On June 4, the Japanese Supreme Court in a plenary ruling by a majority of 10 to 5 struck down as unconstitutional the provision of the Nationality Law that discriminates among children with unmarried parents, one Japanese and one non, as unconstitutional. Two of the five dissenters agreed that the provision was unconstitutional but required an act of the Diet to rectify the situation.
The current Nationality Law automatically gives Japanese citizenship to any child born out of wedlock from a Japanese mother. But the Act gives automatic citizenship to a child born out of wedlock to a Japanese father and a non-Japanese mother only if the Japanese father legally recognizes the child as his own before the child is born. This discrimination was somewhat eased—but totally eliminated—by a 1984 amendment, which conferred citizenship on children who had been recognized by their fathers post-birth when (and only when) their parents married (conferring post-facto legitimacy to such children). All the justices agreed that the discrimination had been constitutional at its incipience in 1984, but the majority cited changing family relationships as well as international trends and general provisions in treaties protecting children against discrimination by circumstances of their birth in their ruling.Tens of thousands of children believed to be living in Japan under those circumstances are expected to be affected by the most recent ruling, as the authorities have decided to accept all applications on behalf of such children. Needless to say, their mothers will be on much firmer legal ground with regard to their residency in Japan.
There’s a lot of food for thought here regarding constitutional law, demographics, gender issues, xenophobia/-philia, and whatnot, so I’m disappointed as well as somewhat surprised that the Anglo-Saxon media has ignored it altogether. (It was splashed all over the June 5 front pages in Japan.) In the meantime, I want to point out something that has failed to draw any attention here.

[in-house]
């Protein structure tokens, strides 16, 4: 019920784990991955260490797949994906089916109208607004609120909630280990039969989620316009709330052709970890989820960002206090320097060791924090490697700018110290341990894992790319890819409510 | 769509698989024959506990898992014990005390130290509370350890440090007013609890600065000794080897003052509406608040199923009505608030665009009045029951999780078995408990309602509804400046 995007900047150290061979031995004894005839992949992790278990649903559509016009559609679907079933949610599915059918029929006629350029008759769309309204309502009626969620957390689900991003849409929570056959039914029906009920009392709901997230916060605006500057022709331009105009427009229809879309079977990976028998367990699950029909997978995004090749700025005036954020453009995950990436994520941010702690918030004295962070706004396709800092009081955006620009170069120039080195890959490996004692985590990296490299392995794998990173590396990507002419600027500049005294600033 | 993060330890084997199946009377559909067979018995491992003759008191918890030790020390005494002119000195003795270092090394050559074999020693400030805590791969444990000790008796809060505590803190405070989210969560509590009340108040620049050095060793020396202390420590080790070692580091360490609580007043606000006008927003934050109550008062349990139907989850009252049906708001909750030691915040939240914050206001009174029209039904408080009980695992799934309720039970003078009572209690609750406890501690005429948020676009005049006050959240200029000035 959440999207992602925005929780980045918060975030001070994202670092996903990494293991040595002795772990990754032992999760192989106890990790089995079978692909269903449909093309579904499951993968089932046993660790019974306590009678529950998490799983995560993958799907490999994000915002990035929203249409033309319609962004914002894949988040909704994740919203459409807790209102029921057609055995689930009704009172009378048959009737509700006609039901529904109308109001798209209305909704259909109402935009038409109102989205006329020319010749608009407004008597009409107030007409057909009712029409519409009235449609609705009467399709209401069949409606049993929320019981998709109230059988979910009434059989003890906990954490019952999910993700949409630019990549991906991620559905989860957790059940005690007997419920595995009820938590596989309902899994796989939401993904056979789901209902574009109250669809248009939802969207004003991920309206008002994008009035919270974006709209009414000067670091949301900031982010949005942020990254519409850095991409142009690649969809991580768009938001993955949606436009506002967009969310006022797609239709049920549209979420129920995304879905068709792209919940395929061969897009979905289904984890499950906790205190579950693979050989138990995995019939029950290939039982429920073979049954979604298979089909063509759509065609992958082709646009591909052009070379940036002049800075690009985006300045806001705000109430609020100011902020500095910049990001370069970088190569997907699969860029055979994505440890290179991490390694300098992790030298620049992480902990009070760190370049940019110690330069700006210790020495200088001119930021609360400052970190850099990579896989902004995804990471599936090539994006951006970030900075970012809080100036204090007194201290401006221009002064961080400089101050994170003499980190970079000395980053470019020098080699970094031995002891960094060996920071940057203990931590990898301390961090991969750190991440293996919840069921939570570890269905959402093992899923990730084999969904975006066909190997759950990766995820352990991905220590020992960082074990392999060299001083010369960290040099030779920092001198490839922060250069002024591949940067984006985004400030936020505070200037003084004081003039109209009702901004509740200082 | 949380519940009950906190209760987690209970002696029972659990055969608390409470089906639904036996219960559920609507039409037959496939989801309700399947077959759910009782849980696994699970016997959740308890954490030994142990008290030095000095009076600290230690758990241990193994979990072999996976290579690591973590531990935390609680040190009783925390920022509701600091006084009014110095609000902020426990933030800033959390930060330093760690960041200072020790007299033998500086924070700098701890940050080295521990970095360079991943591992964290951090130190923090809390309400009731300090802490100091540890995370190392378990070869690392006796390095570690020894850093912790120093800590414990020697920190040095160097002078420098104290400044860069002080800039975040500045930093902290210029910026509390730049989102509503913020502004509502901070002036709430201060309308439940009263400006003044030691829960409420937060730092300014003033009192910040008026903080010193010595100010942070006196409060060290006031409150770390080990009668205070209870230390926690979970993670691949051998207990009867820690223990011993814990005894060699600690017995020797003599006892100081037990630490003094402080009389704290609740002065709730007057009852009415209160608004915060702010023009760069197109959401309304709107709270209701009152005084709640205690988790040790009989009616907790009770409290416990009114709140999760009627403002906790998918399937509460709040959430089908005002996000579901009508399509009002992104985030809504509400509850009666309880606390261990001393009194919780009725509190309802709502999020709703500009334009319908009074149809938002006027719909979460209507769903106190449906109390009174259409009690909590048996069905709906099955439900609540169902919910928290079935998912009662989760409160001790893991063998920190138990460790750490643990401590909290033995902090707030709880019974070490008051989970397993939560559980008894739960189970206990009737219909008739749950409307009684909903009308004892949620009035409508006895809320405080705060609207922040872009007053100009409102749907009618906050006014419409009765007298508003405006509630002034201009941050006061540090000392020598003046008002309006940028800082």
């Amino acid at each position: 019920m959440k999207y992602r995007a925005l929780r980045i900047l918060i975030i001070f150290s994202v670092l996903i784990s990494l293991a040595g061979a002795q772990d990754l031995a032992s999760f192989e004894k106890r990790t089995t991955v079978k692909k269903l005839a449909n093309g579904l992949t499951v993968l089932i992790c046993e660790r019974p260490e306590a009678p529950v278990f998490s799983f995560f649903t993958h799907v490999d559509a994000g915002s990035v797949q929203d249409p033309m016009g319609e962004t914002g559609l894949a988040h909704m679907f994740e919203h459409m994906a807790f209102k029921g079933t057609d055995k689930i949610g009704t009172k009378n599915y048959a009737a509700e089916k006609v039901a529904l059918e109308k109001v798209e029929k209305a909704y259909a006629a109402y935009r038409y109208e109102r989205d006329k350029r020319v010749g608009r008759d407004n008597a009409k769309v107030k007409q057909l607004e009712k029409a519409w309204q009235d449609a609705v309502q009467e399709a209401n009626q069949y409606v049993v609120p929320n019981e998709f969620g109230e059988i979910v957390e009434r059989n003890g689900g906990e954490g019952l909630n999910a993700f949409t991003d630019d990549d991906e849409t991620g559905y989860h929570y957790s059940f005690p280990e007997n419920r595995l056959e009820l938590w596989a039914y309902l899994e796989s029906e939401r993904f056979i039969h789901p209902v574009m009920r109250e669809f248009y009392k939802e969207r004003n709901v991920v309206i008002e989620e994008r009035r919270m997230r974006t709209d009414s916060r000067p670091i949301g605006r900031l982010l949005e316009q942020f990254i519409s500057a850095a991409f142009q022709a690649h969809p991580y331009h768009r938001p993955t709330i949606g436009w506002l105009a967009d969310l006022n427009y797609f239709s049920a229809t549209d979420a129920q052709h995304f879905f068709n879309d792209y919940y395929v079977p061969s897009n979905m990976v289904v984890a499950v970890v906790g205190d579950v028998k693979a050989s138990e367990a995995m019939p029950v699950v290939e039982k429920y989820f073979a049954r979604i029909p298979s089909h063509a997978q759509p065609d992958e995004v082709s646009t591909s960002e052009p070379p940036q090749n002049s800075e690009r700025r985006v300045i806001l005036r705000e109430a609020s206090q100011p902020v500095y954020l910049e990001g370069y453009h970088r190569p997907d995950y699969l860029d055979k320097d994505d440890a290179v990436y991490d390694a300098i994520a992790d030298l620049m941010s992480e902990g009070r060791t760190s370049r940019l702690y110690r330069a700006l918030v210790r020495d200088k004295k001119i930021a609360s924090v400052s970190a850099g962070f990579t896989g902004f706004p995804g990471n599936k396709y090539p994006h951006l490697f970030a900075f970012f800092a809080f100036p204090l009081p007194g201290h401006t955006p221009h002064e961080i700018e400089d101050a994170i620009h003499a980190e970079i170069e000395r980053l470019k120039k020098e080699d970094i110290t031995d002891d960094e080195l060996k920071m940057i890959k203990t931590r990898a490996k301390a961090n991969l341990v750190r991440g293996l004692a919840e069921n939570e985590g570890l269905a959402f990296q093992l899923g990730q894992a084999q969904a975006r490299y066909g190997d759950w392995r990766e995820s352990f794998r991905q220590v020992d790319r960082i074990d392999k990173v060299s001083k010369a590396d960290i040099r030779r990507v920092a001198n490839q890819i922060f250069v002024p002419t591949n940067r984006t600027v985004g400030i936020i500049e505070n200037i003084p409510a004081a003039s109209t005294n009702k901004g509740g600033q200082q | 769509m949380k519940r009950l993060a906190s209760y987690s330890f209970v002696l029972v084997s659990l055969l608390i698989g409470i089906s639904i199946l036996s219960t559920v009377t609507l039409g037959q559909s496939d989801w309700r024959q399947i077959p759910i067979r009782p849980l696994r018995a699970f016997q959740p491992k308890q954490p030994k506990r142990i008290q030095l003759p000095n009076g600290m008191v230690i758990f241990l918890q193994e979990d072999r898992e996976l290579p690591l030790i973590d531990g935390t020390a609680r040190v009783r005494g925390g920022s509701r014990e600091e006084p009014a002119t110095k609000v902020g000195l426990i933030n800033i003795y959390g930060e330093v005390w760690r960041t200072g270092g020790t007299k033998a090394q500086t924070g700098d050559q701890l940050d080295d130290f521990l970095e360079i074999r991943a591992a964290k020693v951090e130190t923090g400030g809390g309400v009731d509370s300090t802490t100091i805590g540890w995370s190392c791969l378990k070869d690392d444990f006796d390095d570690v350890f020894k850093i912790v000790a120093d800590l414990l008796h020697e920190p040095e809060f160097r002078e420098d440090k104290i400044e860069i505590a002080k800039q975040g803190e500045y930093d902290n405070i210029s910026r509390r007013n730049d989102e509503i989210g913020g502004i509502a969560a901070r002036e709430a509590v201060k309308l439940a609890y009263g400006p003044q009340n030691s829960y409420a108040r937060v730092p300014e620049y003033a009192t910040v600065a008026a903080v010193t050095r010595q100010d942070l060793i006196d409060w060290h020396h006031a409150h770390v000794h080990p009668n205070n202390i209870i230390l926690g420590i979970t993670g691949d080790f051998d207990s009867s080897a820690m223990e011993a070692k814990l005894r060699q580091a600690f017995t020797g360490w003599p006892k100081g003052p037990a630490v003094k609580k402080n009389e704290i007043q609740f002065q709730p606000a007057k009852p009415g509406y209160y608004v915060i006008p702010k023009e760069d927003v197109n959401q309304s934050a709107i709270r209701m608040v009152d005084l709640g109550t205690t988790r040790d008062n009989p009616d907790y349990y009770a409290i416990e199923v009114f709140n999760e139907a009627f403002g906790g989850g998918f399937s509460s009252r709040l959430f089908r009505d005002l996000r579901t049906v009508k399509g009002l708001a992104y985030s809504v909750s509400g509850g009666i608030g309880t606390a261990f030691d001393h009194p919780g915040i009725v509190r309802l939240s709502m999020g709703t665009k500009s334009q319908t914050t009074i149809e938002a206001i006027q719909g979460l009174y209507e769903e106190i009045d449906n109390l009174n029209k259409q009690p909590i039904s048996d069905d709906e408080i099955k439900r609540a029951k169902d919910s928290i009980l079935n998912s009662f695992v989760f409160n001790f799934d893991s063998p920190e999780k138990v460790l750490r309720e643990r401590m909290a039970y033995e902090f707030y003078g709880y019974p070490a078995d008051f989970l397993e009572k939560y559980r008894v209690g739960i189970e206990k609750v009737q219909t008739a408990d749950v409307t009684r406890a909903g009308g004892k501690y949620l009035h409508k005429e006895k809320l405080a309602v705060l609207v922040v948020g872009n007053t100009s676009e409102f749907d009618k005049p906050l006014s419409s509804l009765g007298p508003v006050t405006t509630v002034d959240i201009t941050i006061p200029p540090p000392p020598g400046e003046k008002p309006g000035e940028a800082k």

Of the 15 Supreme Court Justices, six are career judges (straight out of the leagal training center), two are former prosecutors (again straight out of the legal training center), two are former civil servants (one woman and one former head of the Cabinet Legislation Bureau), four are former private lawyers, and one is a former academic (elite scholars have not historically sought to register as lawyers, which they are entitled to do after a certain number of years teaching law). Now this syndicalist breakdown of the Supreme Court has been remarkably consistent over the decades. There usually has been an ex-ambassador in the lineup; on this court, the Foreign Ministry has been set aside, likely to accommodate the female ex-civil servant. (I can think of a couple of capable female diplomats who will be in line to kill two birds with one stone in, say, another ten years or so.)
But that’s not my point. My point is this. The five dissenters include the two prosecutors and the two ex-civil servants, and one of the six career judges. Both the ex-civil servants as well as one of the two former prosecutors ruled the measure constitutional, while the other ex-prosecutor and the career judge considered the measure unconstitutional but deferred to the Diet to rectify the situation.
Now this is not Pakistan; none of these justices are going to be removed from office because of their votes, other than through a once-a-decade national plebiscite on te4h occasion of a House of Representatives general election. I can only assume that they are voting their conscience. Which makes it all the more remarkable their faithfulness to the hive minds of their respective constituencies.